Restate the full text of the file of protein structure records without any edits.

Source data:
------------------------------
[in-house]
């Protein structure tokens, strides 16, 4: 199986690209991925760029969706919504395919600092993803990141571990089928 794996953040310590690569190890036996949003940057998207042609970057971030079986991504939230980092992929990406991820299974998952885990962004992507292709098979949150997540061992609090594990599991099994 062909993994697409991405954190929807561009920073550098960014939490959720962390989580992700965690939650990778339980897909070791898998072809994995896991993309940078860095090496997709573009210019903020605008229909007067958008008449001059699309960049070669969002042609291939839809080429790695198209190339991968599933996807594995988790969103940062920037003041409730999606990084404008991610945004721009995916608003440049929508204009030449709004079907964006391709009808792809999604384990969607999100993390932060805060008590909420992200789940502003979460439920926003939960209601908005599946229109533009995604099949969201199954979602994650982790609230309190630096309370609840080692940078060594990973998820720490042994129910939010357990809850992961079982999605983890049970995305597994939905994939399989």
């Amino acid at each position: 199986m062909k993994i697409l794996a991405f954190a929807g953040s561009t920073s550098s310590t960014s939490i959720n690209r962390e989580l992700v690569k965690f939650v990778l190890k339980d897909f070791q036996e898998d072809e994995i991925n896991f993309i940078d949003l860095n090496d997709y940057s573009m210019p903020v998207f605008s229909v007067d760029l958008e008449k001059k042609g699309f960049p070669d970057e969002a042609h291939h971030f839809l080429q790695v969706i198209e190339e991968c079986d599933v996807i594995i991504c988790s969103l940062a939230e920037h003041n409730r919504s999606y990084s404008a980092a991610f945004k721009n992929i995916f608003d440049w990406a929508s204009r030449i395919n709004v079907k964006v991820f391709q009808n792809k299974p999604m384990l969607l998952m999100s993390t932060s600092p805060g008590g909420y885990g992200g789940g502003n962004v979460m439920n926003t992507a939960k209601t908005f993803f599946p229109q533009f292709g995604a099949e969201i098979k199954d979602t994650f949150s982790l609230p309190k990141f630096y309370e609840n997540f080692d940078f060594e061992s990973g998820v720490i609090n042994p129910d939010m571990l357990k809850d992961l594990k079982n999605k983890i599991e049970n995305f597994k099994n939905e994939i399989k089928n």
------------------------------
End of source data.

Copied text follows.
[in-house]
């Protein structure tokens, strides 16, 4: 199986690209991925760029969706919504395919600092993803990141571990089928 794996953040310590690569190890036996949003940057998207042609970057971030079986991504939230980092992929990406991820299974998952885990962004992507292709098979949150997540061992609090594990599991099994 062909993994697409991405954190929807561009920073550098960014939490959720962390989580992700965690939650990778339980897909070791898998072809994995896991993309940078860095090496997709573009210019903020605008229909007067958008008449001059699309960049070669969002042609291939839809080429790695198209190339991968599933996807594995988790969103940062920037003041409730999606990084404008991610945004721009995916608003440049929508204009030449709004079907964006391709009808792809999604384990969607999100993390932060805060008590909420992200789940502003979460439920926003939960209601908005599946229109533009995604099949969201199954979602994650982790609230309190630096309370609840080692940078060594990973998820720490042994129910939010357990809850992961079982999605983890049970995305597994939905994939399989």
């Amino acid at each position: 199986m062909k993994i697409l794996a991405f954190a929807g953040s561009t920073s550098s310590t960014s939490i959720n690209r962390e989580l992700v690569k965690f939650v990778l190890k339980d897909f070791q036996e898998d072809e994995i991925n896991f993309i940078d949003l860095n090496d997709y940057s573009m210019p903020v998207f605008s229909v007067d760029l958008e008449k001059k042609g699309f960049p070669d970057e969002a042609h291939h971030f839809l080429q790695v969706i198209e190339e991968c079986d599933v996807i594995i991504c988790s969103l940062a939230e920037h003041n409730r919504s999606y990084s404008a980092a991610f945004k721009n992929i995916f608003d440049w990406a929508s204009r030449i395919n709004v079907k964006v991820f391709q009808n792809k299974p999604m384990l969607l998952m999100s993390t932060s600092p805060g008590g909420y885990g992200g789940g502003n962004v979460m439920n926003t992507a939960k209601t908005f993803f599946p229109q533009f292709g995604a099949e969201i098979k199954d979602t994650f949150s982790l609230p309190k990141f630096y309370e609840n997540f080692d940078f060594e061992s990973g998820v720490i609090n042994p129910d939010m571990l357990k809850d992961l594990k079982n999605k983890i599991e049970n995305f597994k099994n939905e994939i399989k089928n």